Writers write about reading, writing, research

quotation-marks172x172Not everyone who reads is doing research. Not everyone who does research in the broadest sense (looking up useful information) writes about it. But everyone who publishes research must read first.

Indeed, anyone writes anything must read first. A friend of mine wrote an autobiography, and compiled as much documentation as he could find in order to refresh his memory and insure accuracy.

Novelists must not only read other literature voraciously, but if they want respect for their novels, must conduct research to make sure that they describe places, customs, etc. accurately.

Whatever else they write about, writers often write about reading, research and writing. The title of my blog replaces ‘rithmetic in the familiar “three Rs,” but the previous sentence puts them in their logical order for organizing this post.

Writers write about reading

Reading is important for its own sake:

Family reading

Big Read. Family reading program in Surrey County, UK.

“Reading should not be presented to children as a chore, a duty. It should be offered as a gift.” – Kate DiCamillo

“We are the children of a technological age. We have found streamlined ways of doing much of our routine work. Printing is no longer the only way of reproducing books. Reading them, however, has not changed.” – Lawrence Clark Powell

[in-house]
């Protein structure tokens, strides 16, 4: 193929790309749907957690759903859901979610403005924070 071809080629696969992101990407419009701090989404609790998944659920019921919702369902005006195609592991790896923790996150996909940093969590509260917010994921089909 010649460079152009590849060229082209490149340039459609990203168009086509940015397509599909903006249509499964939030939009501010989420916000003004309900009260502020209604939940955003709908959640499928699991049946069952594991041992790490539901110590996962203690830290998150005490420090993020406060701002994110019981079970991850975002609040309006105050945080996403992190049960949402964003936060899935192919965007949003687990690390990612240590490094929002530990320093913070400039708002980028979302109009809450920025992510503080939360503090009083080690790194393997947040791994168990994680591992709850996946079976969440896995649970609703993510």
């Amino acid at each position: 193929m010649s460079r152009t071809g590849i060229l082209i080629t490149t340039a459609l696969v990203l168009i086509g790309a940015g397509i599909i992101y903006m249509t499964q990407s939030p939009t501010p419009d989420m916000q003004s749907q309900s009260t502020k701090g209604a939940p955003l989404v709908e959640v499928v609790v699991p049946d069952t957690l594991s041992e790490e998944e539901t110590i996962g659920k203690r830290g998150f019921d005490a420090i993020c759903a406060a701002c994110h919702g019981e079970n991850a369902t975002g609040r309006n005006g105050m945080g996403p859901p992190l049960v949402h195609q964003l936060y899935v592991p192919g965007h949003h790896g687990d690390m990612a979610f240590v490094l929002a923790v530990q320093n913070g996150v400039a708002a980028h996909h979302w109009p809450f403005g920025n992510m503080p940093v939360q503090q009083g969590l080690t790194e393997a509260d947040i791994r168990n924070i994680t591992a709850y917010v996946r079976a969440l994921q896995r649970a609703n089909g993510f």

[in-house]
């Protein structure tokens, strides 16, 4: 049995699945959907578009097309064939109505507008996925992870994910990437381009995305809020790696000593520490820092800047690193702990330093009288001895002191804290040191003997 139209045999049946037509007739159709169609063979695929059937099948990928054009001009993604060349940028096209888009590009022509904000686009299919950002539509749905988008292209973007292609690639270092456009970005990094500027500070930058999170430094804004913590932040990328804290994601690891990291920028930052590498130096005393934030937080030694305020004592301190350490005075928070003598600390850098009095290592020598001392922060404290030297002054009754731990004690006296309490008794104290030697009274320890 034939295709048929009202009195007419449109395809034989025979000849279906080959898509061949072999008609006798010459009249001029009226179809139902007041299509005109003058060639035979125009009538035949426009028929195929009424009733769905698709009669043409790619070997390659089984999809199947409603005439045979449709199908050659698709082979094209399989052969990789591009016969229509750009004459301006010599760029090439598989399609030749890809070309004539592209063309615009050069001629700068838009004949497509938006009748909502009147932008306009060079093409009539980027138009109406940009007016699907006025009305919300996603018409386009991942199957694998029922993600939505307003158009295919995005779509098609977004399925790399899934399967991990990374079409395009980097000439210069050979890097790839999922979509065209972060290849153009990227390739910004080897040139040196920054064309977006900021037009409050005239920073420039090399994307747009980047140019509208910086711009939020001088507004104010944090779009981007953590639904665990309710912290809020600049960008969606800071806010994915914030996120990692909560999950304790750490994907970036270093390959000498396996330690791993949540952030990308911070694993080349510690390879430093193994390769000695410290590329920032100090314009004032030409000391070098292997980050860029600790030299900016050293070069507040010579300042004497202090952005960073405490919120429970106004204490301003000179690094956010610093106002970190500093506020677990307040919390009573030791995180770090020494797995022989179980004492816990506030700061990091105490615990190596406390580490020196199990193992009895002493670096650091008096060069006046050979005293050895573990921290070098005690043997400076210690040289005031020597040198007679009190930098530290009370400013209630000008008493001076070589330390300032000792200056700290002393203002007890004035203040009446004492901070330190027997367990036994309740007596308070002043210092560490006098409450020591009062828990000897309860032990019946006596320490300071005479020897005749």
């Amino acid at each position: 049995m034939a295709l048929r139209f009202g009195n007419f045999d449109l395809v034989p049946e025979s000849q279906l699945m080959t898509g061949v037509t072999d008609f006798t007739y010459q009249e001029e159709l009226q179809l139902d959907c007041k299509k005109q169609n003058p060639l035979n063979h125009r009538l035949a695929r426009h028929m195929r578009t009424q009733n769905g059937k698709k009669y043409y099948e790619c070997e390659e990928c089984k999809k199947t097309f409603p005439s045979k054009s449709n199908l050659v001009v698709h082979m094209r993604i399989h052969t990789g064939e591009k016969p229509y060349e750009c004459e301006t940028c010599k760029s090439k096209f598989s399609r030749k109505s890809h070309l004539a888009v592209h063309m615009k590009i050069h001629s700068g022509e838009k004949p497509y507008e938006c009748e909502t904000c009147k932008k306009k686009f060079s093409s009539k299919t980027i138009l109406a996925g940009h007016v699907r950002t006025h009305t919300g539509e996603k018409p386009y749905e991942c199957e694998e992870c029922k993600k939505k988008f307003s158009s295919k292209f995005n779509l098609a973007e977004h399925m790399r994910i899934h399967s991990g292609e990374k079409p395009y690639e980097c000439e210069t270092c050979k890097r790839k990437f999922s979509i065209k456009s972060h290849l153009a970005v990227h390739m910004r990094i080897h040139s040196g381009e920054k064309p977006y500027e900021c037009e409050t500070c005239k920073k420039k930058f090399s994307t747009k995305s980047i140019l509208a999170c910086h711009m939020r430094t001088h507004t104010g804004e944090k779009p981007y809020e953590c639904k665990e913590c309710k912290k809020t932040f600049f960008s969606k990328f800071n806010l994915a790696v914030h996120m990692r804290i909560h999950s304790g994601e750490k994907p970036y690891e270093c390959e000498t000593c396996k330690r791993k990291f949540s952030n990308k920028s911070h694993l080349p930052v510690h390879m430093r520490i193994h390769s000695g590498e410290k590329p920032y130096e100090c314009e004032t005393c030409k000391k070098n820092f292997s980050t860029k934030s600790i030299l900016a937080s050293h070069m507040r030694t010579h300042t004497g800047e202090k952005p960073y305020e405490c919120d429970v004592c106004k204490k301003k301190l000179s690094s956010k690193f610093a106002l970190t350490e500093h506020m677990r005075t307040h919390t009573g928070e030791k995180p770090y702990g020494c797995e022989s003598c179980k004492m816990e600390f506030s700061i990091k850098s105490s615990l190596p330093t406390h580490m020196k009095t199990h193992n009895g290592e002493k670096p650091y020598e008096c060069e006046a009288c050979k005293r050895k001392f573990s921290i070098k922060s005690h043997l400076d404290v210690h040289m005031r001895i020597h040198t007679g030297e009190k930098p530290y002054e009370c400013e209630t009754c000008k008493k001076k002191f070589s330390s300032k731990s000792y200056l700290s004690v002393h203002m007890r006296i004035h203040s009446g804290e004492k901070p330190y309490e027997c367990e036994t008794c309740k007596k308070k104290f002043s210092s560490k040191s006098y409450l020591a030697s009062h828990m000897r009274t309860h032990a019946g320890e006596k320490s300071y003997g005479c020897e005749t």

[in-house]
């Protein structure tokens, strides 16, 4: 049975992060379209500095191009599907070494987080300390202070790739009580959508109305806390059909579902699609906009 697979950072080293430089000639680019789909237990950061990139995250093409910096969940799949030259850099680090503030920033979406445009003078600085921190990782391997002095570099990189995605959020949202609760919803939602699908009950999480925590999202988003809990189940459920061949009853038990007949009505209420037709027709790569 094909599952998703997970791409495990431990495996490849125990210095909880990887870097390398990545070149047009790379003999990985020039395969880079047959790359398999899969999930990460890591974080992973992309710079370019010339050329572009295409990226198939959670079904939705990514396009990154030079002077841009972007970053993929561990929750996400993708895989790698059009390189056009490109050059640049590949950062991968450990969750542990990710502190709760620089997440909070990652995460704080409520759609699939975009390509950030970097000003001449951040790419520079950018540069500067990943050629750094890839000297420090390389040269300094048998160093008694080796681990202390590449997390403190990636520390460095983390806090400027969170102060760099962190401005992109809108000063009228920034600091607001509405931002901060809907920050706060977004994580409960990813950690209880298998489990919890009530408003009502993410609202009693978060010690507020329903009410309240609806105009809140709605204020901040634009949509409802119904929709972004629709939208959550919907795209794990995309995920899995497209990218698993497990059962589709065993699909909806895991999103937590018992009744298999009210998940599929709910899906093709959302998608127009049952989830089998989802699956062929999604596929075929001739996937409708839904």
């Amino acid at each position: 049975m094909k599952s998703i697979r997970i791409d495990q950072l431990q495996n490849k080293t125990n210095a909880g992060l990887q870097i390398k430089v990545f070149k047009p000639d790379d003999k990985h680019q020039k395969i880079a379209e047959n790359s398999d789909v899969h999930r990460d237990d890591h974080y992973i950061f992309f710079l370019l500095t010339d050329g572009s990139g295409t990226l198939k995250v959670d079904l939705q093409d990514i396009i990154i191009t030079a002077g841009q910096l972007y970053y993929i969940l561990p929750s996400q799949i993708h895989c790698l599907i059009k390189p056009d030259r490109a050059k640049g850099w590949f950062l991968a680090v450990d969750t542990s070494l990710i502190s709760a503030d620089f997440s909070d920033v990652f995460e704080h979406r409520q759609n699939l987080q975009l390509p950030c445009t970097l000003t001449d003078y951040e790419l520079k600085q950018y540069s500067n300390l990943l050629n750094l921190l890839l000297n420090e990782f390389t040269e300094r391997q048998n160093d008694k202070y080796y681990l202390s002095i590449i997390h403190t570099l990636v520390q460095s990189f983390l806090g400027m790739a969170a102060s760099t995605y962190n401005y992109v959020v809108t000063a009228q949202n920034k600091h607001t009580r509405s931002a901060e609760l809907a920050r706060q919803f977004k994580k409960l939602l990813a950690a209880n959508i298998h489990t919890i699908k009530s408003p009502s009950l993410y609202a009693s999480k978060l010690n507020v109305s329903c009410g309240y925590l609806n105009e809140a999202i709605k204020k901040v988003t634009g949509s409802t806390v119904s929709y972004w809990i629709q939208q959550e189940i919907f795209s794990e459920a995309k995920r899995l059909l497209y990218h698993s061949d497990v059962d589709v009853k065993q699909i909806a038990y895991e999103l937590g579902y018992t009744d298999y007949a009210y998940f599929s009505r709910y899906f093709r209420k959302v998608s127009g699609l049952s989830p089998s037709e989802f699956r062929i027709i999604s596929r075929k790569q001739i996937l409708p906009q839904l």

“The reading of all good books is like a conversation with the finest minds of past centuries.” – Rene Descartes

“There are worse crimes than burning books. One of them is not reading them.” – Ray Bradbury

“Reading and writing, like everything else, improve with practice. And, of course, if there are no young readers and writers, there will shortly be no older ones. Literacy will be dead, and democracy – which many believe goes hand in hand with it – will be dead as well.” – Margaret Atwood

Reading is also important for more than just its own sake!

“There are three kinds of men. The one that learns by reading. The few who learn by observation. The rest of them have to pee on the electric fence for themselves.” – Will Rogers

“In place of practising wholesome self-abnegation, we ever make the wish the father to the thought: we receive as friendly that which agrees with, we resist with dislike that which opposes us; whereas the very reverse is required by every dictate of common sense.” – Michael Faraday

Or another way to express pretty much the same thought: